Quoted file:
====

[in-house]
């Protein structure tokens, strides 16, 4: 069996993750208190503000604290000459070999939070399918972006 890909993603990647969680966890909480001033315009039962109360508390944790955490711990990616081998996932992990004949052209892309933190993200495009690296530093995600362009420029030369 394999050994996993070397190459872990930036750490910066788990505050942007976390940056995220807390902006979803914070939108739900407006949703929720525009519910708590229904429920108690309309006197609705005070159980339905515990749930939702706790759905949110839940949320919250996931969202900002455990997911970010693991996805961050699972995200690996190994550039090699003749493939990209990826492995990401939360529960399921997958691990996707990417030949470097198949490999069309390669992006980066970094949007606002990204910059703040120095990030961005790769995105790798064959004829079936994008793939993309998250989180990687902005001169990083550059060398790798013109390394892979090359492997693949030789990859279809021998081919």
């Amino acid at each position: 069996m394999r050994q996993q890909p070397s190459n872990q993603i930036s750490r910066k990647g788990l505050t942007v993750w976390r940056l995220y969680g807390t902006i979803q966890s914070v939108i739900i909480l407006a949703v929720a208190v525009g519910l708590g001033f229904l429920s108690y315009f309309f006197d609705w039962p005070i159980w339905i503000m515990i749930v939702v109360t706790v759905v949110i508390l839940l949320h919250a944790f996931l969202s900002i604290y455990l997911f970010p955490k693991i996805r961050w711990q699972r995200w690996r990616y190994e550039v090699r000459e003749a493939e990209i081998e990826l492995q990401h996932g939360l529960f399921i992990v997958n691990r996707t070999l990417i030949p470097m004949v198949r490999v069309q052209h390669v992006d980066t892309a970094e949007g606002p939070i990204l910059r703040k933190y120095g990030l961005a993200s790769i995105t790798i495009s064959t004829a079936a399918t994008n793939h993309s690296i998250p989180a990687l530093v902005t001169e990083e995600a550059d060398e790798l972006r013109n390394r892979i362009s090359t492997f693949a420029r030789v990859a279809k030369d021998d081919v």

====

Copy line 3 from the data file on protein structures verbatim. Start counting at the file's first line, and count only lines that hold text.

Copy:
């Amino acid at each position: 069996m394999r050994q996993q890909p070397s190459n872990q993603i930036s750490r910066k990647g788990l505050t942007v993750w976390r940056l995220y969680g807390t902006i979803q966890s914070v939108i739900i909480l407006a949703v929720a208190v525009g519910l708590g001033f229904l429920s108690y315009f309309f006197d609705w039962p005070i159980w339905i503000m515990i749930v939702v109360t706790v759905v949110i508390l839940l949320h919250a944790f996931l969202s900002i604290y455990l997911f970010p955490k693991i996805r961050w711990q699972r995200w690996r990616y190994e550039v090699r000459e003749a493939e990209i081998e990826l492995q990401h996932g939360l529960f399921i992990v997958n691990r996707t070999l990417i030949p470097m004949v198949r490999v069309q052209h390669v992006d980066t892309a970094e949007g606002p939070i990204l910059r703040k933190y120095g990030l961005a993200s790769i995105t790798i495009s064959t004829a079936a399918t994008n793939h993309s690296i998250p989180a990687l530093v902005t001169e990083e995600a550059d060398e790798l972006r013109n390394r892979i362009s090359t492997f693949a420029r030789v990859a279809k030369d021998d081919v």